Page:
Motivation is such a key component of classroom management. Of course, there are those that argue internal motivation to learn should be enough. However, the reality is that that is just not how the world we teach in works.
There are some kids who NEED the outside motivation. I think intrinsic motivation is truly a developed skill. While some kids come to your class having already built that, others have not. It is your job to find a system that will help them develop it, but you also have to start the process from where they are. (Just because multiplication of two-digit numbers is in your standards doesn’t mean you start there if a kid can’t add, right?)
- Do It with Class – Set up a class-wide system. In my room the students can earn extra MadLib minutes when they’ve earned 100 compliments. After observing some colleagues using this strategy, I got myself a jumbo sized hundreds chart and started marking off boxes one at a time whenever the kids did something great. You can set up the “how” of the compliment system based on what you want, but the basic premise was a compliment from an outside source (anyone but me) was worth way more than a compliment I give. Therefore, behavior in the halls or when guests came was always in check.
- One Size Does NOT Fit All – One of the biggest mistakes new teachers make is thinking that equal is fair. Yes, 85% (or more) of the kids will have wonderful behavior with just the normal discussion and review of your expectations and classroom rules. Another chunk will have a little trouble but will keep it together because you’ve set up a good system to reward positive choices (like the one I described above). Then, there are a few kids who just need their own thing. These are the kids for whom your other systems just won’t work. I bet you can already think of the kid in your class who matches that description, right? The one-size system isn’t working for him (or her)! Take some time to think about what would work. Does the child need more movement? Maybe a new space…or opportunity to switch locations to work? Try to set up an individualized system that will fit that child’s needs. For those kids who are really struggling, you might even need to set up a reward system.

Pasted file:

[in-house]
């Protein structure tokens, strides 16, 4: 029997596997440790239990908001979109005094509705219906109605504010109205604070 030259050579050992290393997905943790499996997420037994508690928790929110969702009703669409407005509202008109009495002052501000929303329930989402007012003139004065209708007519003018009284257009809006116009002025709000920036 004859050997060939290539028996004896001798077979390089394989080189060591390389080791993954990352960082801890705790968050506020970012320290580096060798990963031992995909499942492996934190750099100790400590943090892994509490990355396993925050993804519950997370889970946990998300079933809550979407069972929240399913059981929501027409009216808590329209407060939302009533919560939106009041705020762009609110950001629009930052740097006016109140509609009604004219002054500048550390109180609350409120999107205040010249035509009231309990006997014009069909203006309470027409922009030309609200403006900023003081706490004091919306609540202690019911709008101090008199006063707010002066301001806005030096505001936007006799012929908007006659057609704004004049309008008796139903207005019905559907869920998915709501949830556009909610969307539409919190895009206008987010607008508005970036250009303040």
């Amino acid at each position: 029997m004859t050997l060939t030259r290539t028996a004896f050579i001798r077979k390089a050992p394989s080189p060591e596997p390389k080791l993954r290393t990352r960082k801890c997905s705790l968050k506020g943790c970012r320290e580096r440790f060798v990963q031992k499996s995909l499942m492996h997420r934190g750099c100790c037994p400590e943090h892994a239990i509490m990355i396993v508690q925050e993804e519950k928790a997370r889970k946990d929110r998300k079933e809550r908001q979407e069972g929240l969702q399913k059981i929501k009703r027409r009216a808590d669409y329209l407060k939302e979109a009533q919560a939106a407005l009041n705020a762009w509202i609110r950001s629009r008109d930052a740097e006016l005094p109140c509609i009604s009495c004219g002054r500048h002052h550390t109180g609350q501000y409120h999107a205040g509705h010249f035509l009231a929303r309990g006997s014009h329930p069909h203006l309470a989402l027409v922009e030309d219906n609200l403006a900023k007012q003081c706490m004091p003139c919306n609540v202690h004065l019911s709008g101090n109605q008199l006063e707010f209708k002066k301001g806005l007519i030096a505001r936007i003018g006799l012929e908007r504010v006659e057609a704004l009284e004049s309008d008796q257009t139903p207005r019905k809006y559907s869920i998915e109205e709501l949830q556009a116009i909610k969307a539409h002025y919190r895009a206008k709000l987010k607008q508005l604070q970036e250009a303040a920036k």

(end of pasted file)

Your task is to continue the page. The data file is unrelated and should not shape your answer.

- Make it Good! – There are some times you just have to transition to extrinsic motivation. I know, I know…I said it. When those kids do come around (and I believe they will, even if they don’t end up in your classroom this year or the next), you need to gather some data before you start rewarding them. What do I mean? Brainstorm a list with the student about things they would find rewarding by focusing on things they would like the opportunity to EARN for their choices. When they’ve come up with about five things, have them rank the things. Place the highest value on the thing they most want, and work your way down. In other words, don’t give away the milk for free! There is no reason to buy in to the benefits of making good choices if I can manipulate the situation to do the right thing for two minutes and still get what I want. (And yes, once a student buys in, I do believe you can transition toward more intrinsic motivators.)